The complicated formula for funding schools in Texas now adds 5 letters and two numbers: COVID-19. How should we fund schools while in the midst of a global pandemic? The push and pull, we’ll have more. We also learn about the movement born out of the murder of Fort Hood soldier Vannesa Guillen: NoMás. What it means to say No More. And have you heard about “hygiene theater”? Does it make us safer? We’ll find out. And we take a look at the growing pains of oil production in Texas, an industry much touted by the president during his visit yesterday. Those stories and more today on the Texas Standard:
On Mother’s Day, I couldn’t help but think of my grandmother, too, because she was also my mother. She was, and this remains true for many kids today, my second mother. She lived with us and was my back-up mom – my safety net of sanity when life got crazy. She was a grand-mother.
Her name was Nonnie, which my mom told me was short of Eunice. Nonnie was my nanny until I reached first grade. To the extent that I have any talent as a writer I attribute to her. She taught me to read and write early. She was a role model as a disciplined writer. When she was 70 she bought a Smith Corona electric typewriter – a beautiful shiny blue work of art with chrome trim. To me, it seemed like a sports car for writing. In six years she wrote four novels at the kitchen table during my nap time. The tap, tap, tap sound of the keys was my lullaby most afternoons.
She wrote under the name Sylvester Wimberley. Sylvester because she guessed a man was more likely to get published than a woman. Wimberley because she so loved that Hill Country town.
I wish I could tell you that Simon & Schuster discovered her and she had a couple of best-sellers, but that was not the case. When she died at age 82, in 1969, we found the four novels – and journals and diaries – in her chest of drawers, neatly stacked in manila envelopes beneath the many tablecloths she had crocheted over the years.
They were all moved up to the attic with many of her memories where they were out of sight, but not fully out of mind. When I was in graduate school ten years later, I went up there and found her manuscripts in an old suitcase behind Christmas decorations. The pages were yellowed and brittle, but still quite readable. Over the next few days I read them all. I had hoped to find an Atwood in the attic, but, truth is, Nonnie was more of a diarist than a novelist; more Aurelius than Atwood. She was, perhaps, like her grandson: good in short bursts, but not as skilled sustaining the long narrative.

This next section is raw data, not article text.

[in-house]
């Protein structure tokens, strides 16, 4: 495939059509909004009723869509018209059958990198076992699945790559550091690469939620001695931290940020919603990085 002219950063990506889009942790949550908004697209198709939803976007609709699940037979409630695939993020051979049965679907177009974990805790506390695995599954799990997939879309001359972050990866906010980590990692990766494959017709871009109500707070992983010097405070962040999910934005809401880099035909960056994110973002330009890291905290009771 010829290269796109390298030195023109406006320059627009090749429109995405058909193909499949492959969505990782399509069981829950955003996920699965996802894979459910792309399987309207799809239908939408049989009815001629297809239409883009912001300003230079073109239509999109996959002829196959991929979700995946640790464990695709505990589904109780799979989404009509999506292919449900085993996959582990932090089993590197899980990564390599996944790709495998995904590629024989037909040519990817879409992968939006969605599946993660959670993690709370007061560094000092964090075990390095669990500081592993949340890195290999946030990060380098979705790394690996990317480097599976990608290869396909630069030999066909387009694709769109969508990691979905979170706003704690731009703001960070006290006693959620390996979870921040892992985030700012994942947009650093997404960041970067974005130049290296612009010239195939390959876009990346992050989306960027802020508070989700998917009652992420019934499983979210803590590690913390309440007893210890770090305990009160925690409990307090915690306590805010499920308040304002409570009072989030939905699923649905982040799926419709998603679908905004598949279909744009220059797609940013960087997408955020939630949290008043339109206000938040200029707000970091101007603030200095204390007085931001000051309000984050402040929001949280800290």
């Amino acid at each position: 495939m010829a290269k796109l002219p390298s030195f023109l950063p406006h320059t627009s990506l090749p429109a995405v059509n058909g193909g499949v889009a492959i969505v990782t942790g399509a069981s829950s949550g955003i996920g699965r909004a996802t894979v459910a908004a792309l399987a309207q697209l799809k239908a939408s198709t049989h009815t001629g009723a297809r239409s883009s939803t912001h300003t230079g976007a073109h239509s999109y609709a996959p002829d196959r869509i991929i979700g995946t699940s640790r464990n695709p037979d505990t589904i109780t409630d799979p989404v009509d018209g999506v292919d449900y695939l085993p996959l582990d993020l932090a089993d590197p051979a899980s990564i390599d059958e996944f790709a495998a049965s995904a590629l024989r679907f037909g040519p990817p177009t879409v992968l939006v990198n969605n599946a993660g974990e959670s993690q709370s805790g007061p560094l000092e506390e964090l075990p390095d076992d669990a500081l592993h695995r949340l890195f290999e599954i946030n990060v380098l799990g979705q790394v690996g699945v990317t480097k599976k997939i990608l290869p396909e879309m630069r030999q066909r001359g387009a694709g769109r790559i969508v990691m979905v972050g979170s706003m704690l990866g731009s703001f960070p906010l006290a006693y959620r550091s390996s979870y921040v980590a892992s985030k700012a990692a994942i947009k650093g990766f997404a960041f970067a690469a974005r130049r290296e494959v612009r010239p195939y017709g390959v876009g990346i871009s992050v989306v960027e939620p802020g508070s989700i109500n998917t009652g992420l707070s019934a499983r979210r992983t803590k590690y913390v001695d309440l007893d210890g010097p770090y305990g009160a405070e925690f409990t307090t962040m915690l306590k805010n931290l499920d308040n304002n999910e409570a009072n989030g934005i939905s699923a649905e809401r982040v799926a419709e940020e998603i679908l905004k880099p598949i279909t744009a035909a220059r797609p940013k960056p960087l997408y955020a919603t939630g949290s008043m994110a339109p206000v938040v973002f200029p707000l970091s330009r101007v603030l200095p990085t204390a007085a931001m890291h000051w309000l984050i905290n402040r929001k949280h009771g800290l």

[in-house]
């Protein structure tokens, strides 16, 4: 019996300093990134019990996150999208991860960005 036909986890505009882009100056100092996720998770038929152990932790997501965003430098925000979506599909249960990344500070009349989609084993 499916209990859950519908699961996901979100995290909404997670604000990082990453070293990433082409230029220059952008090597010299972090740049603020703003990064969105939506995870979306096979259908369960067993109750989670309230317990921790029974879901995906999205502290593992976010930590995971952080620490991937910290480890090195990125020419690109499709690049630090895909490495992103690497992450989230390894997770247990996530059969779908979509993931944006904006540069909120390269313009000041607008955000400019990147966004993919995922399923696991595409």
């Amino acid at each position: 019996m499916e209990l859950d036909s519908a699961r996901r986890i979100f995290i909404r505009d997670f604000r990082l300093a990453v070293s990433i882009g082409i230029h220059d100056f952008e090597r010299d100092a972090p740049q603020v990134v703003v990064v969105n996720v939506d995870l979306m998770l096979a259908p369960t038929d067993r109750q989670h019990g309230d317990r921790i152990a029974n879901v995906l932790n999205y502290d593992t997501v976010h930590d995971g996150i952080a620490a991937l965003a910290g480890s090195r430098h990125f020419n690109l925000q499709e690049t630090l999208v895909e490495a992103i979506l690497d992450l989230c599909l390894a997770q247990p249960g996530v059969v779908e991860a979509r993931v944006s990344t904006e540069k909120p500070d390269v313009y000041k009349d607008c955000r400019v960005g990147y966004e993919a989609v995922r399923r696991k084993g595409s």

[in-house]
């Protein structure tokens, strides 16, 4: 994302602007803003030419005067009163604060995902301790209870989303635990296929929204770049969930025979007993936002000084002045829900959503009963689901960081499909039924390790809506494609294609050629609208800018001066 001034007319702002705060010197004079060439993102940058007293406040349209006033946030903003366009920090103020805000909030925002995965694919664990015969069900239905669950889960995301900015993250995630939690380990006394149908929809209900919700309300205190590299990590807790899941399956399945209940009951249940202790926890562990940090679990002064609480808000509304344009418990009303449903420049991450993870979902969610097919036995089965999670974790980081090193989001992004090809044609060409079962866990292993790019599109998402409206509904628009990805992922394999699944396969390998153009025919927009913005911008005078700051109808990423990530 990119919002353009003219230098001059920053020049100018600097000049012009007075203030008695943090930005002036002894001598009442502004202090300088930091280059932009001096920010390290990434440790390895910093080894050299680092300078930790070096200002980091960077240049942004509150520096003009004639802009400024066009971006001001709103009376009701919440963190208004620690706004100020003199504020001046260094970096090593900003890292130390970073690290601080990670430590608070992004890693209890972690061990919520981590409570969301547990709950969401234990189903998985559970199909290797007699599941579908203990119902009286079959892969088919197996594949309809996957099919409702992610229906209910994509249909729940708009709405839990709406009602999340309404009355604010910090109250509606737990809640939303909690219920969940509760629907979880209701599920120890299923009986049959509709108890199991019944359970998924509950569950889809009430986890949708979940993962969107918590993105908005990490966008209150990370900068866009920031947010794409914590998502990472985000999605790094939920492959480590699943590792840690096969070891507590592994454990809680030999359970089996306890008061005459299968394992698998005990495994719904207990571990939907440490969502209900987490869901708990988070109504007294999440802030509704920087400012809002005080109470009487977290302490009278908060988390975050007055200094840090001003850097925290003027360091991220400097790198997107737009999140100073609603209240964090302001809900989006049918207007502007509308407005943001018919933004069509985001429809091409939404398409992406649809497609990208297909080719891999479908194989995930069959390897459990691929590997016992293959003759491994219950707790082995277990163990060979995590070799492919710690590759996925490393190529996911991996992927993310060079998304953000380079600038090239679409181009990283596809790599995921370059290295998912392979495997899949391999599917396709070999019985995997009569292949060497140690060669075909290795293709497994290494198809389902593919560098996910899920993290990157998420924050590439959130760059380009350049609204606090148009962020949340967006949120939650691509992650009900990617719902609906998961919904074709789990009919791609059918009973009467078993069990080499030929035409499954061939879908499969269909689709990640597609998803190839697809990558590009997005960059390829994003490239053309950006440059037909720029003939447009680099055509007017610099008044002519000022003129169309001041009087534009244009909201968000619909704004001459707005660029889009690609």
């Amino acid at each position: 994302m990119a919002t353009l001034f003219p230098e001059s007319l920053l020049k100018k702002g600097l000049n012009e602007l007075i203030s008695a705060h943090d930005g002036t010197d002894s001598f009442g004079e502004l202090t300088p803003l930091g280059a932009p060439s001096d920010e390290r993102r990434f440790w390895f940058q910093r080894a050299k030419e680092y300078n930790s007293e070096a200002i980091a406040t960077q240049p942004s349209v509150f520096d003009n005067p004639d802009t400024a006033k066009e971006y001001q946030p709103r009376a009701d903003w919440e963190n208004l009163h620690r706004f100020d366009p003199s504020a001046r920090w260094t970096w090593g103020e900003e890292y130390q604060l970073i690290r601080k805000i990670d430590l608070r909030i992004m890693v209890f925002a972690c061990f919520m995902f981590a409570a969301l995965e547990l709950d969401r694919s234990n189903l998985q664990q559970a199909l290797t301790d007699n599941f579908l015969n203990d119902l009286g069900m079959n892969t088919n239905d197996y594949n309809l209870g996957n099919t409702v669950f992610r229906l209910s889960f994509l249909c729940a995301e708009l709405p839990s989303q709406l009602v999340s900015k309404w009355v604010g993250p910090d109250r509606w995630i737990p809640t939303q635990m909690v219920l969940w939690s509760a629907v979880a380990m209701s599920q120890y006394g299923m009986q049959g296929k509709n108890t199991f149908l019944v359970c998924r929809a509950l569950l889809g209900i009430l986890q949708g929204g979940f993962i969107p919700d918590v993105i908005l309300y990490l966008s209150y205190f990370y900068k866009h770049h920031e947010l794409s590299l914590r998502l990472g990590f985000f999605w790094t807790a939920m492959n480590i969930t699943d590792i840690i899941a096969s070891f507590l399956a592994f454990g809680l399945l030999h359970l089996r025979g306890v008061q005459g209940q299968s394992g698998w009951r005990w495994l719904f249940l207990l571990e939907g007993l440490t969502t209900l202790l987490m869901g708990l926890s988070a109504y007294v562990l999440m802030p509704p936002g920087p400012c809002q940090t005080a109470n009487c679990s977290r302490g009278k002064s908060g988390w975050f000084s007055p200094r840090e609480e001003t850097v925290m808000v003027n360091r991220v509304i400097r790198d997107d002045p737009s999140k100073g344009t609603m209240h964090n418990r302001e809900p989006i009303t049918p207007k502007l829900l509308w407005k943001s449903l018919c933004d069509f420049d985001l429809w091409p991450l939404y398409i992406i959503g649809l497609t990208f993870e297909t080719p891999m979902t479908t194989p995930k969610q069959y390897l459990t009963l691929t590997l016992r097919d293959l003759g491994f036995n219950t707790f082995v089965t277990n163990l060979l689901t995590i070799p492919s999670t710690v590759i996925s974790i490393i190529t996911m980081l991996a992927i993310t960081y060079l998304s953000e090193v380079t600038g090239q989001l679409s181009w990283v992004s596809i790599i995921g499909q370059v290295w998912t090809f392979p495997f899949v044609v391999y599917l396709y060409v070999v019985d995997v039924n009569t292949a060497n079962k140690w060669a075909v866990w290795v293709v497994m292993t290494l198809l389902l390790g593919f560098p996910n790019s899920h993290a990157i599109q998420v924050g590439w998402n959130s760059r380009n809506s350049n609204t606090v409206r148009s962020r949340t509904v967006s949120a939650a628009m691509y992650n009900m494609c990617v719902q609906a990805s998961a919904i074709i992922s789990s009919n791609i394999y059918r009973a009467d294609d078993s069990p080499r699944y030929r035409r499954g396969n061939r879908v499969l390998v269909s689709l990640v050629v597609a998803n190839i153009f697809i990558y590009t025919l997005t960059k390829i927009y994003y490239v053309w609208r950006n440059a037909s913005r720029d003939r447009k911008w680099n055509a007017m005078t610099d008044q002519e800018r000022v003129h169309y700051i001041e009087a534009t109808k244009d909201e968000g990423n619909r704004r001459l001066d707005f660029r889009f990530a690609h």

One journal entry especially moved me; it focuses entirely on her lifelong relationship with her hair:
From my earliest memories my hair has been a subject of conversation. My father was the first to make me conscious of it. He thought it was beautiful. It was long and straight and heavy with a gold cast to it. My father would not let it be cut. Even as the younger girls were getting theirs cut, my father would not let me cut mine because he liked the length of the braid.
My grandmother was on her deathbed and mother had to take time about with her sisters caring for her. So my father took care of us and he had his say about how I should wear my hair. When I went to school the boys would make fun of it saying it was the color of molasses candy that had been pulled. I am not sure the golden tint was still in it then. The boys delighted in sticking the ends of the braids into their ink wells which earned them my angry retaliation.
When I was twelve I went outside with my grandfather McGee one summer’s day. I went out on the front porch with him just after sunup. He turned to talk to me and he stopped and said, “Eunice, I didn’t know that your hair was such a pretty red.” I laughed and said that it was just the sun shining through it and lighting it up like that. I never forgot that moment. I had had so few compliments in my life and I was to remember that one always. My grandfather would sometimes pass behind me at the supper table and run his rough hand over my hair. He didn’t say anything, but I found it as comforting as a compliment.
Many years later, after I had married, I still kept my hair long and braided. It had become strawberry blonde. I wore it as a braid wrapped around my head. I took the pins [out] of my hair and wrapped the braid around my neck. It was as wide as a collar. Once I was wearing it that way when I went to call on Betty Graham and she asked me where I got a collar that so closely matched my hair. I told her it WAS my hair. She had to take it down to see the length of it and was surprised by its weight, too. I suppose that was the longest, and heaviest, it ever was.
Once when my niece Guy Ann was five years old and she and I were standing out in front of the Gunter Hotel in San Antonio waiting for my husband Fred, a strange woman came up to me and said, “Lady, did you know that your hair and that child’s hair are exactly the same color?” I had not thought about it but when we got home Guy Ann wanted to see for herself. So she pulled my hair down and laid hers over it. Sure enough, you could not tell where mine ended and hers began. As the years went by Guy Ann’s hair got a little darker and mine got ever lighter until it was both blonde and white.
In 1963, when I was in my late 70s, I ran into Sam Black, a man I had not seen for fifty years. He greeted me with these words, “Well, Eunice, you have lost some of the gold in your hair!” Indeed I had.
Now that I am 80 years old, my hair is all white. White like new cotton. And I think it is just lovely.
My grandmother wanted all her life to be published. I am happy to know that, now, by quoting her here, she finally is. Happy Mother’s Day, Grandma.